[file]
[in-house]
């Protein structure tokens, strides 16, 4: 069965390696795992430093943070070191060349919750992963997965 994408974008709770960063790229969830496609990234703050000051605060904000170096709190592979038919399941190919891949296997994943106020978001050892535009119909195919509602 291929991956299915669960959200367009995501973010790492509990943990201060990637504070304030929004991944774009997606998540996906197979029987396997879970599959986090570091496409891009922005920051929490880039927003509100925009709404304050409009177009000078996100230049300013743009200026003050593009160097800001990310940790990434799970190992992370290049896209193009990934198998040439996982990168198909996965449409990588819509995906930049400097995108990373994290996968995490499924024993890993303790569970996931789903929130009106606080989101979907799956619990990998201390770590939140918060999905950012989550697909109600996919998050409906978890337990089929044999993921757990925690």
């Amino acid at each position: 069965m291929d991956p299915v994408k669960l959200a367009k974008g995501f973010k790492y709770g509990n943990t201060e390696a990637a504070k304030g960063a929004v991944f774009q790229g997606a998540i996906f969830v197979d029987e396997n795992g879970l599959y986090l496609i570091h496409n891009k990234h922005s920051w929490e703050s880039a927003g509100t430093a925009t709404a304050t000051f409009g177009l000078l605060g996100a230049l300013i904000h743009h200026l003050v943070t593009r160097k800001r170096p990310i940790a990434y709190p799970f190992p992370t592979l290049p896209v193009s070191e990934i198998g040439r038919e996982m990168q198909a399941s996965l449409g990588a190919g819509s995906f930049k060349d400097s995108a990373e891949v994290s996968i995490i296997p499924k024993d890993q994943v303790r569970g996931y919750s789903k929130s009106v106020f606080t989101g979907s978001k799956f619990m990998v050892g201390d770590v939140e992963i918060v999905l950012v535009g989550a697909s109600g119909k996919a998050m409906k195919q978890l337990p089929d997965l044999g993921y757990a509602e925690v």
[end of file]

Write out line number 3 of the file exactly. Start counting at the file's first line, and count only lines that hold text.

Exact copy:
């Amino acid at each position: 069965m291929d991956p299915v994408k669960l959200a367009k974008g995501f973010k790492y709770g509990n943990t201060e390696a990637a504070k304030g960063a929004v991944f774009q790229g997606a998540i996906f969830v197979d029987e396997n795992g879970l599959y986090l496609i570091h496409n891009k990234h922005s920051w929490e703050s880039a927003g509100t430093a925009t709404a304050t000051f409009g177009l000078l605060g996100a230049l300013i904000h743009h200026l003050v943070t593009r160097k800001r170096p990310i940790a990434y709190p799970f190992p992370t592979l290049p896209v193009s070191e990934i198998g040439r038919e996982m990168q198909a399941s996965l449409g990588a190919g819509s995906f930049k060349d400097s995108a990373e891949v994290s996968i995490i296997p499924k024993d890993q994943v303790r569970g996931y919750s789903k929130s009106v106020f606080t989101g979907s978001k799956f619990m990998v050892g201390d770590v939140e992963i918060v999905l950012v535009g989550a697909s109600g119909k996919a998050m409906k195919q978890l337990p089929d997965l044999g993921y757990a509602e925690v």